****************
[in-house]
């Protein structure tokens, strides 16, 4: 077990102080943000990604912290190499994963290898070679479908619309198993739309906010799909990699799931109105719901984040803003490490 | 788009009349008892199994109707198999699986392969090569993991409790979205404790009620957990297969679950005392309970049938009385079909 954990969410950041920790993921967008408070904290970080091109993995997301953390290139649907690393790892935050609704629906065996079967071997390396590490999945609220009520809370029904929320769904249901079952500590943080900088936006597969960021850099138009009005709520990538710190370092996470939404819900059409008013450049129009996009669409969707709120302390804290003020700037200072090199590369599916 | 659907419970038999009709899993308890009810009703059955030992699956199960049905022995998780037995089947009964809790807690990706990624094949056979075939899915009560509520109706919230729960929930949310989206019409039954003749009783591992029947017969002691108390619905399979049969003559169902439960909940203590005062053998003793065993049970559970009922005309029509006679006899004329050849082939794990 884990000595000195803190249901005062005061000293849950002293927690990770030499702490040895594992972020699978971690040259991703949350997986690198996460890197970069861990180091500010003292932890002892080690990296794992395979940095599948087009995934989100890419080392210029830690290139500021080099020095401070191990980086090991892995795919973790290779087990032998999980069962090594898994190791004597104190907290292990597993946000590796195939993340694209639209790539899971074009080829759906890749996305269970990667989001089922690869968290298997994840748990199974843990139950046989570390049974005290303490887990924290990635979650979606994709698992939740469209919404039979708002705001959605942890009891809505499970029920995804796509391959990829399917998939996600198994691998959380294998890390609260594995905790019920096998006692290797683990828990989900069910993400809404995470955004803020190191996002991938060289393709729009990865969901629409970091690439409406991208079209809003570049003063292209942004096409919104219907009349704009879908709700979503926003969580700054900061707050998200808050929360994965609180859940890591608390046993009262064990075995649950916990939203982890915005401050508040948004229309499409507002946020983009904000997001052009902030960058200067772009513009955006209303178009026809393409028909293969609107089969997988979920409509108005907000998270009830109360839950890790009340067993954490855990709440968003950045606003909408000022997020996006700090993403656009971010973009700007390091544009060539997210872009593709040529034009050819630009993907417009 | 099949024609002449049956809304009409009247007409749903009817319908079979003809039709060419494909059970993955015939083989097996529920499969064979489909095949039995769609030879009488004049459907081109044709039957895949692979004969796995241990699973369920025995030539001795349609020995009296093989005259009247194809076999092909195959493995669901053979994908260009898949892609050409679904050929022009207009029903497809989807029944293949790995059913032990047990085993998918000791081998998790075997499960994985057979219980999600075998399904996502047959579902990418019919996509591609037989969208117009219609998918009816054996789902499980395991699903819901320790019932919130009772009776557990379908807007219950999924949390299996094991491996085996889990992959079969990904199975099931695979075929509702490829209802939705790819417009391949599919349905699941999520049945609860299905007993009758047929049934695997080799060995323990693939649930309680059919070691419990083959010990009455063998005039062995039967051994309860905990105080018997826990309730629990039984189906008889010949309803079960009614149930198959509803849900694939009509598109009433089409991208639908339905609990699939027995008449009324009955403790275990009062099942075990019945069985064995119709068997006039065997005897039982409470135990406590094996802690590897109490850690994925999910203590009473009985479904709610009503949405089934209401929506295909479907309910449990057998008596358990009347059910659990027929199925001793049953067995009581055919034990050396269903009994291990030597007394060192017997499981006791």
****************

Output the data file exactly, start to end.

[in-house]
């Protein structure tokens, strides 16, 4: 077990102080943000990604912290190499994963290898070679479908619309198993739309906010799909990699799931109105719901984040803003490490 | 788009009349008892199994109707198999699986392969090569993991409790979205404790009620957990297969679950005392309970049938009385079909 954990969410950041920790993921967008408070904290970080091109993995997301953390290139649907690393790892935050609704629906065996079967071997390396590490999945609220009520809370029904929320769904249901079952500590943080900088936006597969960021850099138009009005709520990538710190370092996470939404819900059409008013450049129009996009669409969707709120302390804290003020700037200072090199590369599916 | 659907419970038999009709899993308890009810009703059955030992699956199960049905022995998780037995089947009964809790807690990706990624094949056979075939899915009560509520109706919230729960929930949310989206019409039954003749009783591992029947017969002691108390619905399979049969003559169902439960909940203590005062053998003793065993049970559970009922005309029509006679006899004329050849082939794990 884990000595000195803190249901005062005061000293849950002293927690990770030499702490040895594992972020699978971690040259991703949350997986690198996460890197970069861990180091500010003292932890002892080690990296794992395979940095599948087009995934989100890419080392210029830690290139500021080099020095401070191990980086090991892995795919973790290779087990032998999980069962090594898994190791004597104190907290292990597993946000590796195939993340694209639209790539899971074009080829759906890749996305269970990667989001089922690869968290298997994840748990199974843990139950046989570390049974005290303490887990924290990635979650979606994709698992939740469209919404039979708002705001959605942890009891809505499970029920995804796509391959990829399917998939996600198994691998959380294998890390609260594995905790019920096998006692290797683990828990989900069910993400809404995470955004803020190191996002991938060289393709729009990865969901629409970091690439409406991208079209809003570049003063292209942004096409919104219907009349704009879908709700979503926003969580700054900061707050998200808050929360994965609180859940890591608390046993009262064990075995649950916990939203982890915005401050508040948004229309499409507002946020983009904000997001052009902030960058200067772009513009955006209303178009026809393409028909293969609107089969997988979920409509108005907000998270009830109360839950890790009340067993954490855990709440968003950045606003909408000022997020996006700090993403656009971010973009700007390091544009060539997210872009593709040529034009050819630009993907417009 | 099949024609002449049956809304009409009247007409749903009817319908079979003809039709060419494909059970993955015939083989097996529920499969064979489909095949039995769609030879009488004049459907081109044709039957895949692979004969796995241990699973369920025995030539001795349609020995009296093989005259009247194809076999092909195959493995669901053979994908260009898949892609050409679904050929022009207009029903497809989807029944293949790995059913032990047990085993998918000791081998998790075997499960994985057979219980999600075998399904996502047959579902990418019919996509591609037989969208117009219609998918009816054996789902499980395991699903819901320790019932919130009772009776557990379908807007219950999924949390299996094991491996085996889990992959079969990904199975099931695979075929509702490829209802939705790819417009391949599919349905699941999520049945609860299905007993009758047929049934695997080799060995323990693939649930309680059919070691419990083959010990009455063998005039062995039967051994309860905990105080018997826990309730629990039984189906008889010949309803079960009614149930198959509803849900694939009509598109009433089409991208639908339905609990699939027995008449009324009955403790275990009062099942075990019945069985064995119709068997006039065997005897039982409470135990406590094996802690590897109490850690994925999910203590009473009985479904709610009503949405089934209401929506295909479907309910449990057998008596358990009347059910659990027929199925001793049953067995009581055919034990050396269903009994291990030597007394060192017997499981006791």